- We broke down the jobs we highlighted for the conference and people were able to engage very easily and we just ping them once every couple of weeks.

    Helping at events: greet attendees, work at the registration desk, or take photos or videos.
    Promoting resources or fundraising efforts on social media
    Feedback on new ideas for the organization and special projects/initiatives
    Welcoming new members, learn more about them, and answer questions.
    Checking in with new members or officers to provide advice and get feedback.
    Editing, proofing, or providing feedback on articles or other content.
    Taking notes and/or write a recap of a session or webinar.

  • Brings more potential volunteers into your pool – rural areas that may not have an alumni chapter or collegian chapter close by, etc. People who live in densely populated areas where commuting to get places is a nightmare, etc. Remote working is a perk in jobs, why wouldn’t it be in volunteering?

    Ask yourself the question – how can we get volunteers to be present, without having to physically be present

    Virtual Volunteering
    Chapter advisors don’t have to be local anymore – they can advise at a distance.
    Setting up petitions for advocacy and causes and managing

  • Marketing example – If you have a data entry project, that’s probably not going to be my thing, but if you want help spreading word about a new campaign and are looking for creative ideas to get the cause in front of new audiences, count me in.

    Align professions/education with volunteer opportunities – Leverage existing tech or survey to make the ask
    Interior Design – for new houses, remodels, etc.
    Social Media Specialists – Help chapters with social media during recruitment, etc
    Finance – Treasurers/advisors
    Fundraising -
    Graphics – Websites, newsletters, etc.

    10 Ways to Have a Better Conversation TED Talk. Really what organizations are trying to do is engage in a conversation with potential volunteers, so they should ask questions that open the door for conversation, LISTEN, etc.
  • CHarlotte
  • Charlotte

    Traditional LMSs are not good for everything, and they can be very stale.
    Run your online learning through the E’s of content
    Two technologies you can leverage to bring the three E’s to life…
  • Here we can probably touch on how connecting volunteers with other volunteers creates mentor opportunities. (Being a mentor can even be a microvolunteering opportunity - E.g. if you have any subject matter experts in specific industries, or leadership coaches that are alumnae)

    The American Marketing Association is implementing 10-minute coffee breaks focused on specific topics using online meetings. The old days of mentorship are starting to go away and be replaced with micro moments.

    Are you prepared to know how to handle requests if someone were to approach you in search of a mentor?
  • There’s plenty of free, public resources out there, it’s how you use them!

    Professional development –LMS or other option like Powtoon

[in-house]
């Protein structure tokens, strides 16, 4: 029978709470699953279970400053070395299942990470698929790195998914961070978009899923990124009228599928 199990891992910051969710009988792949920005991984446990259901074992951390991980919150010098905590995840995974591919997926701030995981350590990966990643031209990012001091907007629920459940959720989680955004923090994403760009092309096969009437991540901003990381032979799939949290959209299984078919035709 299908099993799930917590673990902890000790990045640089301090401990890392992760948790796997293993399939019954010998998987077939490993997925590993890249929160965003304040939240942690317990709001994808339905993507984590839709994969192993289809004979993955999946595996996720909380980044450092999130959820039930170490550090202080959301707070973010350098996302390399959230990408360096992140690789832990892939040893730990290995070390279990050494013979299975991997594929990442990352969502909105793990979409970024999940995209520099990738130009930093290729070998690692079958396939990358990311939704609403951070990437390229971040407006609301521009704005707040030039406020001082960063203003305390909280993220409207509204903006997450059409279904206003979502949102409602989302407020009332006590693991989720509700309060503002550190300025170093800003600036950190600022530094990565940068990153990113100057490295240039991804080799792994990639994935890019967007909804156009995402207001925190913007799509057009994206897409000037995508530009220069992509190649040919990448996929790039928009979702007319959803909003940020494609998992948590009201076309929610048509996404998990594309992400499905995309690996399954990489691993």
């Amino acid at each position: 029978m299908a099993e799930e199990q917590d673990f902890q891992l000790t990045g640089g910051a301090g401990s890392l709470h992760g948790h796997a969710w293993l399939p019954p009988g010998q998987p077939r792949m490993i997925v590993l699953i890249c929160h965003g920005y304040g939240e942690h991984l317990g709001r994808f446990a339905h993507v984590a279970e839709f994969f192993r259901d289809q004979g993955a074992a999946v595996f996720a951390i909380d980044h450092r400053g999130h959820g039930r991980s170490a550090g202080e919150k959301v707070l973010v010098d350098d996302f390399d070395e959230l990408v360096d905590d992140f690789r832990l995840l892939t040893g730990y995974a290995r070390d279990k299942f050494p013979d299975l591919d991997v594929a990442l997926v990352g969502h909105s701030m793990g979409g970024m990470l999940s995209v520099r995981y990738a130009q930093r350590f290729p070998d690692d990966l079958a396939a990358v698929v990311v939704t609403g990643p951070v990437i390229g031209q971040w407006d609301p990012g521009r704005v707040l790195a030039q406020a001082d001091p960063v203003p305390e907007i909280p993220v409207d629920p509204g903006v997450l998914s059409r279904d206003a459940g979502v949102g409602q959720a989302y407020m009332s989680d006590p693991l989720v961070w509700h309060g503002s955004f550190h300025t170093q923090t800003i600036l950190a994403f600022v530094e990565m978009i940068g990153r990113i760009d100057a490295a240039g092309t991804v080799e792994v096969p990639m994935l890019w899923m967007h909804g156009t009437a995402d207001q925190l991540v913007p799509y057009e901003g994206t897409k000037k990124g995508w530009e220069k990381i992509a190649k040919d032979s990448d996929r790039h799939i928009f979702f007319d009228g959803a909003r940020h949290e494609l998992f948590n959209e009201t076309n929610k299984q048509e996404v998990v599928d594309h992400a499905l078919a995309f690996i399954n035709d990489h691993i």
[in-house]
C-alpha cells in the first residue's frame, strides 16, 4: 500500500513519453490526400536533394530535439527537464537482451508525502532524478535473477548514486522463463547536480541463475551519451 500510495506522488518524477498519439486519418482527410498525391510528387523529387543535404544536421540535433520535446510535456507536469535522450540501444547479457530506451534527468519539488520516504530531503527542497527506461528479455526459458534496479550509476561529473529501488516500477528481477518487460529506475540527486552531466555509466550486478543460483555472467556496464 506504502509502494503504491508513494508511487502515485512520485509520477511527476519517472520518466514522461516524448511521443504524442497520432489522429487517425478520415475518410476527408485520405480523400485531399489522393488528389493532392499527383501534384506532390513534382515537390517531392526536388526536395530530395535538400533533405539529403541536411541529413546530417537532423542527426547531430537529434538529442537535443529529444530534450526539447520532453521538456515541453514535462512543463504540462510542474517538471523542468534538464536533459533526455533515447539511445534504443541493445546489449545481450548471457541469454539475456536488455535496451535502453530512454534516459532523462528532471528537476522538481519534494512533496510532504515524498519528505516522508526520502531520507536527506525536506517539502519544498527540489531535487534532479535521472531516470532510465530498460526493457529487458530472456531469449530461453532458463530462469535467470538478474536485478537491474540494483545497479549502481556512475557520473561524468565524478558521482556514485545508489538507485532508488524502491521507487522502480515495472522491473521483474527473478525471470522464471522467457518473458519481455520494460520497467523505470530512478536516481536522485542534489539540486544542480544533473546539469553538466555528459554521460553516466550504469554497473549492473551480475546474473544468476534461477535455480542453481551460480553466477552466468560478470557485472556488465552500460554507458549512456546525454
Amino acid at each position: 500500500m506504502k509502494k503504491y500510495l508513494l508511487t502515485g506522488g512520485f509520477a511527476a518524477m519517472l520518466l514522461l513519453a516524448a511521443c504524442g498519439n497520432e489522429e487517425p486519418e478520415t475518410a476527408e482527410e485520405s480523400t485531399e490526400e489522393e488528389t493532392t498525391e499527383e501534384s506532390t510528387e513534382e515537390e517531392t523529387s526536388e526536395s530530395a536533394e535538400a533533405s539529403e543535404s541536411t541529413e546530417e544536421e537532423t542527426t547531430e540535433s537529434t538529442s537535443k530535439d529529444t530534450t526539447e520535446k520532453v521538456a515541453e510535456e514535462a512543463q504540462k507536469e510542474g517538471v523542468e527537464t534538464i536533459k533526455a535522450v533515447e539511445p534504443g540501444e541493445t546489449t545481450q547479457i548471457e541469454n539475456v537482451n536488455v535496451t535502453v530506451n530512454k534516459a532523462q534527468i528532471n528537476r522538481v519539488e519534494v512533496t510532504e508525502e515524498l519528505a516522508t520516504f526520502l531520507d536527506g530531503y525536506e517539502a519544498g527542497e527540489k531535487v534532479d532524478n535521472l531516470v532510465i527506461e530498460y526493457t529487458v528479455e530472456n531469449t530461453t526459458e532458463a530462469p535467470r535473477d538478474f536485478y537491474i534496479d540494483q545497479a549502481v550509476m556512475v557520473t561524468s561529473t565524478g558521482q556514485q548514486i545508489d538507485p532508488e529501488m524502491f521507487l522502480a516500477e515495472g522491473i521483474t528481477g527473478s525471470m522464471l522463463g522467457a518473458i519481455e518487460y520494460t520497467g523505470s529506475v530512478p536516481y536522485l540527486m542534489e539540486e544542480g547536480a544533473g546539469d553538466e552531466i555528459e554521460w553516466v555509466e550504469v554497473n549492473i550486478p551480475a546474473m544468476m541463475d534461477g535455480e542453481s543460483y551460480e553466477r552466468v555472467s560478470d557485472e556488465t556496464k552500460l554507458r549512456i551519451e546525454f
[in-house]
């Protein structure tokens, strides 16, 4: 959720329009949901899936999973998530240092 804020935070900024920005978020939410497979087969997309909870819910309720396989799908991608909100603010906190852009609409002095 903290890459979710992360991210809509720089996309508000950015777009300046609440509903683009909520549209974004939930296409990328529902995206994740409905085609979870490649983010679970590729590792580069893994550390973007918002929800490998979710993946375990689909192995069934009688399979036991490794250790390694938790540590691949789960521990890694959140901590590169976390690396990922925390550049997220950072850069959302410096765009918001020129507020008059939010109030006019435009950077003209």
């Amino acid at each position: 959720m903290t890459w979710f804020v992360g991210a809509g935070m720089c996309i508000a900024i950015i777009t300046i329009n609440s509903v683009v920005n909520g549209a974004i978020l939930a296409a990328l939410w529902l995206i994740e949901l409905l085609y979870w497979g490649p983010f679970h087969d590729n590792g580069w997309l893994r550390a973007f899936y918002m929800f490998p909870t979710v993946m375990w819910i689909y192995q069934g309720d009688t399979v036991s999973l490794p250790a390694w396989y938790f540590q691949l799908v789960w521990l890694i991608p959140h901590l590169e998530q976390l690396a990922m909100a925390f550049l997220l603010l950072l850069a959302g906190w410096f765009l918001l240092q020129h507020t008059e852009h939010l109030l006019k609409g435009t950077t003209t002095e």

Quarterly professional development email template
    - GRAB THEIR ATTENTION WITH CONSISTENCY - Busy volunteers are more likely to pay attention to your helpful resources if you deliver them consistently and reliably. If you host a best practices webinar for chapter leaders at 4 p.m. every first Thursday of the month, they’ll put it on their schedule. If they expect to receive the Membership Minute every Friday around 3 p.m., they’ll make it a habit to take one minute to read it. If every third Monday they receive a special newsletter filled with chapter success stories (meaning: ideas they can steal), they’ll always find time to open that email.
    Finding time to read books can be challenging – leverage audio books & podcasts
    You don’t have to create your own professional dev, leverage Ted Talks and etc. Brene Brown. Master Class?

    Self assessments – 16 personalities, self awareness, etc. & how to leverage.
  • I’ll give you a few examples, something innovative, something more common, and also something more robust

    Distance should no longer be a hindrance to engaging a good chapter adviser. With the advent of technology, it has become easier to connect “at-a-distance” advisers with chapters who need assistance.

    AIGA Example – Slack

    They definitely have to be monitored and moderated
  • For gifts we could recommend Sendoso, and
    -connect with your collegians to make sure it’s reciprocated.
    -Birthdays – you remembered!

    For personal notes let’s recommend Handwrytten – can upload personalized signature, include branding, etc.

    For social media we can recommend Planoly (auto post) and loomly. Other platforms are hootesuite, & sprout social.
    -Channel takeover
  • Run entire conferences or compile training/material/etc. that you’ve built out over time to create a more engaging, robust experience. They’ll even help you take that content and repurpose it in additional ways. I have the pleasure of working with them, on an upcoming conference. They’re storytellers.